PETALING JAYA: The local stock market has started the week in the red after a strong rally last week that saw the benchmark index, the FBM KLCI, surging more than 10% as the market anticipated the massive stimulus package by the government.
The weakness in the Malaysian equities was also in line with the regional markets that closed in the red after the United States’ stock market, the Dow Jones, fell more than 900 points last Friday.
Notably, major equity markets rebounded last week, with the Dow Jones entering into bull market territory, rising more than 21% over three days. The Dow Jones failed to maintain its winning streak and fell last Friday, however, after the US government announced its massive US$2 trillion stimulus package to combat the coronavirus pandemic.
Yesterday, the FBM KLCI closed 14.2 points or 1.06% lower to 1,328.88. On a year-to-date basis, the index has fallen more than 16%, which made it the best-performing market regionally compared to Singapore, Indonesia and the Philippines that have declined 21%, 28% and 32%, respectively.
Healthcare players, glove manufacturers, condom manufacturers and consumer product counters were among the gainers on Bursa Malaysia yesterday.
Interestingly, several local oil and gas stocks continued to be on the run despite global crude oil prices continuing to be under pressure.
The international benchmark Brent crude plunged 16% yesterday to US$23 per barrel, the lowest since 2002. Meanwhile, the West Texas Intermediate crude fell below US$20 per barrel, as more countries went into lockdown to curb the pandemic and the price war between Saudi Arabia and Russia.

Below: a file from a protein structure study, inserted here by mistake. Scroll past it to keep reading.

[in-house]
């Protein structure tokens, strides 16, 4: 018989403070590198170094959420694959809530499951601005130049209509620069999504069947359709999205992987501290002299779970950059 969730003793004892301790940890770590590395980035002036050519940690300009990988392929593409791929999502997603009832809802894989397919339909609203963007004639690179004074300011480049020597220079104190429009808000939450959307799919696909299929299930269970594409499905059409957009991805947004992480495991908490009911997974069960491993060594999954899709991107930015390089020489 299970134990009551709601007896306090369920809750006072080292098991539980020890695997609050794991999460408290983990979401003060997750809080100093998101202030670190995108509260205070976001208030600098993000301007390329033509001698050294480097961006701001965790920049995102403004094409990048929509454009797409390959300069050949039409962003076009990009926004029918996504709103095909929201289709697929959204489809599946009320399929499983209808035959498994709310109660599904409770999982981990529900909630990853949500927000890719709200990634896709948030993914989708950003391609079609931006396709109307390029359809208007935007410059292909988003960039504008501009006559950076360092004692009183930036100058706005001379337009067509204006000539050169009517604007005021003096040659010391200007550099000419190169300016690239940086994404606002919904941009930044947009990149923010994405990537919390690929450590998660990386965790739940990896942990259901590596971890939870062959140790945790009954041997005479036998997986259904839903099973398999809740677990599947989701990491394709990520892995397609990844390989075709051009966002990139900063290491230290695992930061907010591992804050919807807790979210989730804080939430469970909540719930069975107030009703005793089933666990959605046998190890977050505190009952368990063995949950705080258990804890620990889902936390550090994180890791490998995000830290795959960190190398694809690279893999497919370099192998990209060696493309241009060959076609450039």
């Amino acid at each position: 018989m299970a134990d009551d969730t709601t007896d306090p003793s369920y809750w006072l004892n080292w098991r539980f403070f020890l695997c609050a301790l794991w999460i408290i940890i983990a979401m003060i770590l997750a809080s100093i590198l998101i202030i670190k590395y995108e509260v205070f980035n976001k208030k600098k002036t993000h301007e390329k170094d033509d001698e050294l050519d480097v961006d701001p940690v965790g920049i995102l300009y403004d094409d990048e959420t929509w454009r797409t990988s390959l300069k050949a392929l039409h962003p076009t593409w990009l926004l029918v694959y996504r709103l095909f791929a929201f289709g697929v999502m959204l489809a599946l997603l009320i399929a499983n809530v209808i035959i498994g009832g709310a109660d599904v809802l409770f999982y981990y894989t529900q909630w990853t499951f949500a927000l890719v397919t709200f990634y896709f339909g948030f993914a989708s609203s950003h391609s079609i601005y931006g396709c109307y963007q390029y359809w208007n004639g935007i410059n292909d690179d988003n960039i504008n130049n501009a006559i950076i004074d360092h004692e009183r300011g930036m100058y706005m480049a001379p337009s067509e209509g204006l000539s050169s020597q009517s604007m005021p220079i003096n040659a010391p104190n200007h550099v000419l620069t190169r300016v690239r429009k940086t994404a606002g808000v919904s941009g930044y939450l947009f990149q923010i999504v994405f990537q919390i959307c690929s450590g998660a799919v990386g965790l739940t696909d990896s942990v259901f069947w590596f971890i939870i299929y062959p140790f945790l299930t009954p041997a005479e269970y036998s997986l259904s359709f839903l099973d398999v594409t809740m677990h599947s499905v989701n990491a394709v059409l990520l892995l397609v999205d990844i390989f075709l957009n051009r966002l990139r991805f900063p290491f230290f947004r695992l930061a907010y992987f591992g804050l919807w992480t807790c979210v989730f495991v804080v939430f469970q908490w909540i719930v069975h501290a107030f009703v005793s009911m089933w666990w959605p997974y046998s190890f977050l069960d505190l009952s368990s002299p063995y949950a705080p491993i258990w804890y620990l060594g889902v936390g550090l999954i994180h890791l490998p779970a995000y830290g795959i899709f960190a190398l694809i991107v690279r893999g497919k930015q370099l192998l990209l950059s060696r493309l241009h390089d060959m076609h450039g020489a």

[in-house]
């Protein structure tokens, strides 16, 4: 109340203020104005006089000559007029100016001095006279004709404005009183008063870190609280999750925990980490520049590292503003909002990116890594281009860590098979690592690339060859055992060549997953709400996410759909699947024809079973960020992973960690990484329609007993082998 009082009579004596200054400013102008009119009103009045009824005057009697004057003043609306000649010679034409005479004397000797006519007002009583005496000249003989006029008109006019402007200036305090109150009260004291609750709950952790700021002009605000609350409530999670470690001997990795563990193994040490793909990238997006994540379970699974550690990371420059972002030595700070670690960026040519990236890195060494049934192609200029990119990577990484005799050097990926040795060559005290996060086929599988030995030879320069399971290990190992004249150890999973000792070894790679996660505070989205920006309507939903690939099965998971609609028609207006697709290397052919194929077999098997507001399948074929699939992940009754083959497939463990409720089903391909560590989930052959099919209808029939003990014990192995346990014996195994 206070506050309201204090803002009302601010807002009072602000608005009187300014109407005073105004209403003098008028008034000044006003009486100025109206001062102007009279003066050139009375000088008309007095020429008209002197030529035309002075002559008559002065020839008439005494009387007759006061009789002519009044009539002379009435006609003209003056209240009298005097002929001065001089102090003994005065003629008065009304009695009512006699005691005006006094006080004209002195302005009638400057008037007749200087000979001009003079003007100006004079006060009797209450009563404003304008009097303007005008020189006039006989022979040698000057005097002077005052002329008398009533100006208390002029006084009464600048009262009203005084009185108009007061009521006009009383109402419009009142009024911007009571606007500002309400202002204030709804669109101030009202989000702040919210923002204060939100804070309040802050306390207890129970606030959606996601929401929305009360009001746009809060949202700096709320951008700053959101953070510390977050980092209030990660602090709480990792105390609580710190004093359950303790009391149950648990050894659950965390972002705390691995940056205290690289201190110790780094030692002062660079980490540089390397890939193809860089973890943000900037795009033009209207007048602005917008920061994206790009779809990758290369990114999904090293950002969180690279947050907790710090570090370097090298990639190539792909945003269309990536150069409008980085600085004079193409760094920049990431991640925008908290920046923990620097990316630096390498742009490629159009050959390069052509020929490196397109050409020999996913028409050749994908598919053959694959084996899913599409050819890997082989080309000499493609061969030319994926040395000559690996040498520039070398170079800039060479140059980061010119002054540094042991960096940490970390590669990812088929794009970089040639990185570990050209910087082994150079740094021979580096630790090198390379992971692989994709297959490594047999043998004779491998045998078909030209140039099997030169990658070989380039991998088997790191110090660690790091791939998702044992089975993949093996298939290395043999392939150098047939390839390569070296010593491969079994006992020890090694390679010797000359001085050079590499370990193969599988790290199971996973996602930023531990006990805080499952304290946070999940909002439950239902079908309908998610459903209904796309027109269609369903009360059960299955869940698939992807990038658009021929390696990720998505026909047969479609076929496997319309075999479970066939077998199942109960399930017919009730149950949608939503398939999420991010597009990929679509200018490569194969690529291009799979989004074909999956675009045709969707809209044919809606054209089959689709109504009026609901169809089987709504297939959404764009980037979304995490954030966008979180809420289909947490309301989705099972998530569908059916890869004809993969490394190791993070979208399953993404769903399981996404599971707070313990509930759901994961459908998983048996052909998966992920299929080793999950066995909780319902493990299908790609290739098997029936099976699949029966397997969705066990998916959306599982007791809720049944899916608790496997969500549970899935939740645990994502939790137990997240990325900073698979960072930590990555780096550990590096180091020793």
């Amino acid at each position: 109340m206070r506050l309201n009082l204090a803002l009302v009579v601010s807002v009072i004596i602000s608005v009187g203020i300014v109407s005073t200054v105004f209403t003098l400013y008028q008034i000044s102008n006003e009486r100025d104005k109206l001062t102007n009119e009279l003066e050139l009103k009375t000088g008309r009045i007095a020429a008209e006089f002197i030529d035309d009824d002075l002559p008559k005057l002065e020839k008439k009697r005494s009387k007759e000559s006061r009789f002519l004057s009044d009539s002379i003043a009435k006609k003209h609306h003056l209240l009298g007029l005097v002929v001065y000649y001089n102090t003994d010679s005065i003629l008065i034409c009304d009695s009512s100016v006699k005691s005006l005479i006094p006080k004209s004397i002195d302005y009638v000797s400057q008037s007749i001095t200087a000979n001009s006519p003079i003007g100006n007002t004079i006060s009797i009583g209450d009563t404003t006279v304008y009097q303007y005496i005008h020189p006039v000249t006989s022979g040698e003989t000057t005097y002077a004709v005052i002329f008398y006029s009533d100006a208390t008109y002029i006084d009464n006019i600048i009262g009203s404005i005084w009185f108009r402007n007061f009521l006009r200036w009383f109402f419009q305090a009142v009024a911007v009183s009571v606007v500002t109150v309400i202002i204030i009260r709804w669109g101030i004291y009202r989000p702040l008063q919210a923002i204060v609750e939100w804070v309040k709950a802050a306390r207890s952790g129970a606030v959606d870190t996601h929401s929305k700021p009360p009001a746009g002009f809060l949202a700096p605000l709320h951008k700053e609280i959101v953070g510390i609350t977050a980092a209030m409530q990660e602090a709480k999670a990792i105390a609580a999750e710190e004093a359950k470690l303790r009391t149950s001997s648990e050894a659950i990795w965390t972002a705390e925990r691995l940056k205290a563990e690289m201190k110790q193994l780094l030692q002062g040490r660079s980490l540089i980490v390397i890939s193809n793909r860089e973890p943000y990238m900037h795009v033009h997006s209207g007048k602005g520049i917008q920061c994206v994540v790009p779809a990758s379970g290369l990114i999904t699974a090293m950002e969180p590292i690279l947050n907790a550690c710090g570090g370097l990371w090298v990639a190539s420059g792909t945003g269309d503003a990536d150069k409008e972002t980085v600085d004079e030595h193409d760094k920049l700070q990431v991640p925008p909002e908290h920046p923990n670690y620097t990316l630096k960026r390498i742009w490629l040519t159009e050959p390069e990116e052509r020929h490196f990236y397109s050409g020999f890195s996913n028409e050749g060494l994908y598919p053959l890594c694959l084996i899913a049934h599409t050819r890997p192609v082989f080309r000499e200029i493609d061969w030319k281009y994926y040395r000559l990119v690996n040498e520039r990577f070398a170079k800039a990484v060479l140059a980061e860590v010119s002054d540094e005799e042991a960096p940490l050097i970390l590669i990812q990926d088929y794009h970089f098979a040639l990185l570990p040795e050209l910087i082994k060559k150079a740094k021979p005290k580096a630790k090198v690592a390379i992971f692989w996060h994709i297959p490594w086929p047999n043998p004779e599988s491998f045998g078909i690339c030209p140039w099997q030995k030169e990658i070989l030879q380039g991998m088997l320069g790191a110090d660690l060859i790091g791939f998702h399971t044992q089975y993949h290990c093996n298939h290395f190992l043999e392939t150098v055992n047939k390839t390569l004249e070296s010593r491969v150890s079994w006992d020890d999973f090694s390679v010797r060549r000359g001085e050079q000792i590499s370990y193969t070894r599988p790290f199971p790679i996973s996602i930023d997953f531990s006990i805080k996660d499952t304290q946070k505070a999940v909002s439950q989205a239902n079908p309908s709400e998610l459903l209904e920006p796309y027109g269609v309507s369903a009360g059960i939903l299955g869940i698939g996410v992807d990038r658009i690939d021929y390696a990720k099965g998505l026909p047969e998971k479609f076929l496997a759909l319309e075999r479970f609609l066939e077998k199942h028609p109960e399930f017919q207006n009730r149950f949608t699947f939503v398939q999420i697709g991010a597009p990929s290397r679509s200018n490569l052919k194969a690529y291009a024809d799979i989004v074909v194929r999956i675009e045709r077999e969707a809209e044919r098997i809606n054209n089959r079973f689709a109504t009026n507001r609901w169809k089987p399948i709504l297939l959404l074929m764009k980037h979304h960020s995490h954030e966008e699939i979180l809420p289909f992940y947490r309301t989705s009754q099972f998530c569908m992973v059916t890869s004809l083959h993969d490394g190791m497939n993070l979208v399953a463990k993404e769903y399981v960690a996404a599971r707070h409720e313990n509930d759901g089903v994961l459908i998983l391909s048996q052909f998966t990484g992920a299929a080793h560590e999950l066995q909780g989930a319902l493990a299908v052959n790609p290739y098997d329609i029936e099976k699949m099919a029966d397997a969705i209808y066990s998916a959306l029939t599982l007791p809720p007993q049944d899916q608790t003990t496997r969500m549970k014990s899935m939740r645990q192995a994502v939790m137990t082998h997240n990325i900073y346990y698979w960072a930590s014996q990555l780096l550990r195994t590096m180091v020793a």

Rakuten Trade Research expects the volatility in the stock market to heighten in the coming weeks, and envisages the FBM KLCI to be under a bit of selling pressure, retesting the 1,320-point support level.
It said the selling pressure came about after US president Donald Trump admitted that Covid-19 was more serious than expected and it was going to extend the US closure from April 12 to April 30.
Last week, the Malaysian government announced RM250bil worth of stimulus to help buffer the economic shock from its month-long movement control order.
Out of the sum, about RM25bil will be directly from government coffers.
CGS-CIMB Research pointed out that the stimulus package is unlikely to have an impact on corporate earnings.
“Overall, we are of the view that the stimulus package will not significantly cushion the corporate earnings risk from the Covid-19 economic fallout, ” it said in a report yesterday.
The research house has maintained its target of the FBM KLCI ending 2020 at 1,449 points (based on a forward price-earnings ratio of 14.6 times), pending earnings estimate reviews.
CGS-CIMB said that at the current level, the government has space to intervene further should the economic drag turn out to be more acute than it is currently projecting.
Despite the fresh lease of life for the local stock market - it rose more than 10% last week - MIDF Research has pointed out that foreign investors continue to be net sellers.
Last week, foreign investors sold RM631.9mil net of local equities, which brings total foreign net outflow to RM7.6bil year-to-date.
“In comparison to its other six Asian peers that we monitor, Malaysia remains as the nation with the third-least foreign net outflow on a year-to-date basis, ” MIDF said.
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